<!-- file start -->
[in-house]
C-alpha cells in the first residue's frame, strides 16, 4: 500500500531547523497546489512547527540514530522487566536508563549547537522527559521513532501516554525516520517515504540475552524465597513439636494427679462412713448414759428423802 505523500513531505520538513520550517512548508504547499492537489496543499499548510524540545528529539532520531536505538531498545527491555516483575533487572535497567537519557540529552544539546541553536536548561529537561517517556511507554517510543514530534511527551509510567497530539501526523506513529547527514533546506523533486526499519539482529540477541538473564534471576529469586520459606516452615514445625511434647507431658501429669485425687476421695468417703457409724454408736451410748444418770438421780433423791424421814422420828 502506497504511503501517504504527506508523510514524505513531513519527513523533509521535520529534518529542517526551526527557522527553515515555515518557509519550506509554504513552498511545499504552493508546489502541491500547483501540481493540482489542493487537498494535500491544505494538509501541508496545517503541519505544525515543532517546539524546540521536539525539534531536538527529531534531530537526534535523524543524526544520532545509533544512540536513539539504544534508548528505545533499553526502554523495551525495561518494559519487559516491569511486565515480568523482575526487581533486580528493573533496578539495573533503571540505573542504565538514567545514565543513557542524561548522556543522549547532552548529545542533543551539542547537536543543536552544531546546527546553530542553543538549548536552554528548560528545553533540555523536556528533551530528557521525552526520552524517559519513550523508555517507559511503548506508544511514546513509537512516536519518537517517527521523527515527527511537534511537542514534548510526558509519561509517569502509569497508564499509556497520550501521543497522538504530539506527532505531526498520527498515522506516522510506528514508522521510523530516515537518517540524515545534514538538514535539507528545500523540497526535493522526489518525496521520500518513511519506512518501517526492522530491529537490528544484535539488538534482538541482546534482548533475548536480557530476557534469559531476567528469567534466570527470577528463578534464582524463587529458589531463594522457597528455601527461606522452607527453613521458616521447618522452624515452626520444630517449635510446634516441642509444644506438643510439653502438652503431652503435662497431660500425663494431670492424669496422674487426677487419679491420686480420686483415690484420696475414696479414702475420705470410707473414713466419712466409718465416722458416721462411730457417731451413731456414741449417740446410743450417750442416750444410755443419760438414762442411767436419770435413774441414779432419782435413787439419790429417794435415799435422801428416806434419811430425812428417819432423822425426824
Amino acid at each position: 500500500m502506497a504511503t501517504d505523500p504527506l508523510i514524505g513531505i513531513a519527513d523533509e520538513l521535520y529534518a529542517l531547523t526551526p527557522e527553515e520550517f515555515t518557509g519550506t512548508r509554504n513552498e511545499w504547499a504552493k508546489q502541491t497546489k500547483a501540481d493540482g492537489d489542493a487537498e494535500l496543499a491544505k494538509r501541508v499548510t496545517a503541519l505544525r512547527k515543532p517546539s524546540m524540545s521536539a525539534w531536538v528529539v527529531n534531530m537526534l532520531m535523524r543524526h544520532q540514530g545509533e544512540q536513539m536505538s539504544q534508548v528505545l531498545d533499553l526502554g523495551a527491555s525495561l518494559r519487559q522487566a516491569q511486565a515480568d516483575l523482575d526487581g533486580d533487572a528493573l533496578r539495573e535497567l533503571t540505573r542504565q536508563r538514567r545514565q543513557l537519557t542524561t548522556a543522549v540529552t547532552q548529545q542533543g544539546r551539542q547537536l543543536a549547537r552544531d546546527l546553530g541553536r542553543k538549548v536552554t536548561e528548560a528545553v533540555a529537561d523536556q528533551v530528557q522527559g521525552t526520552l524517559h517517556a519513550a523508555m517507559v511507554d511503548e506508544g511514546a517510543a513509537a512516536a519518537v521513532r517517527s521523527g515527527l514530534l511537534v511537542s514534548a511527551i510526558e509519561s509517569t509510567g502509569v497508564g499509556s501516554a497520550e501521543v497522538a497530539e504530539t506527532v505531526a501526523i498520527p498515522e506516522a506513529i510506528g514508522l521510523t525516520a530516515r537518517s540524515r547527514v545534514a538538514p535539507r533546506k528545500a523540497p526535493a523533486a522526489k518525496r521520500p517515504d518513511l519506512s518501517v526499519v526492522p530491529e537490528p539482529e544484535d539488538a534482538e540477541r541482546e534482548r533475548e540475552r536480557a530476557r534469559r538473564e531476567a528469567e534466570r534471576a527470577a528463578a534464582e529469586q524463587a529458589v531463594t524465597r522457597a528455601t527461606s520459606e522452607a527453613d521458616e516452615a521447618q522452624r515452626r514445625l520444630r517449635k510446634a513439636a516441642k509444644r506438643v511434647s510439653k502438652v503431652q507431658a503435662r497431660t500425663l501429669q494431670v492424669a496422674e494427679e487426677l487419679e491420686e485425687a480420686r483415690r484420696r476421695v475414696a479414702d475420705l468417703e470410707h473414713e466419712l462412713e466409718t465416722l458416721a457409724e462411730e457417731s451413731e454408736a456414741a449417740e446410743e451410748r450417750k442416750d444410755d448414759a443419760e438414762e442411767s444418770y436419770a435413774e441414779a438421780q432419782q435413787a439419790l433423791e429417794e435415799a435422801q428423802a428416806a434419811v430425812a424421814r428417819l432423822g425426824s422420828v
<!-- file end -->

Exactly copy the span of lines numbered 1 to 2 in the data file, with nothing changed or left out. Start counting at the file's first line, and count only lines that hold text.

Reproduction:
[in-house]
C-alpha cells in the first residue's frame, strides 16, 4: 500500500531547523497546489512547527540514530522487566536508563549547537522527559521513532501516554525516520517515504540475552524465597513439636494427679462412713448414759428423802 505523500513531505520538513520550517512548508504547499492537489496543499499548510524540545528529539532520531536505538531498545527491555516483575533487572535497567537519557540529552544539546541553536536548561529537561517517556511507554517510543514530534511527551509510567497530539501526523506513529547527514533546506523533486526499519539482529540477541538473564534471576529469586520459606516452615514445625511434647507431658501429669485425687476421695468417703457409724454408736451410748444418770438421780433423791424421814422420828 502506497504511503501517504504527506508523510514524505513531513519527513523533509521535520529534518529542517526551526527557522527553515515555515518557509519550506509554504513552498511545499504552493508546489502541491500547483501540481493540482489542493487537498494535500491544505494538509501541508496545517503541519505544525515543532517546539524546540521536539525539534531536538527529531534531530537526534535523524543524526544520532545509533544512540536513539539504544534508548528505545533499553526502554523495551525495561518494559519487559516491569511486565515480568523482575526487581533486580528493573533496578539495573533503571540505573542504565538514567545514565543513557542524561548522556543522549547532552548529545542533543551539542547537536543543536552544531546546527546553530542553543538549548536552554528548560528545553533540555523536556528533551530528557521525552526520552524517559519513550523508555517507559511503548506508544511514546513509537512516536519518537517517527521523527515527527511537534511537542514534548510526558509519561509517569502509569497508564499509556497520550501521543497522538504530539506527532505531526498520527498515522506516522510506528514508522521510523530516515537518517540524515545534514538538514535539507528545500523540497526535493522526489518525496521520500518513511519506512518501517526492522530491529537490528544484535539488538534482538541482546534482548533475548536480557530476557534469559531476567528469567534466570527470577528463578534464582524463587529458589531463594522457597528455601527461606522452607527453613521458616521447618522452624515452626520444630517449635510446634516441642509444644506438643510439653502438652503431652503435662497431660500425663494431670492424669496422674487426677487419679491420686480420686483415690484420696475414696479414702475420705470410707473414713466419712466409718465416722458416721462411730457417731451413731456414741449417740446410743450417750442416750444410755443419760438414762442411767436419770435413774441414779432419782435413787439419790429417794435415799435422801428416806434419811430425812428417819432423822425426824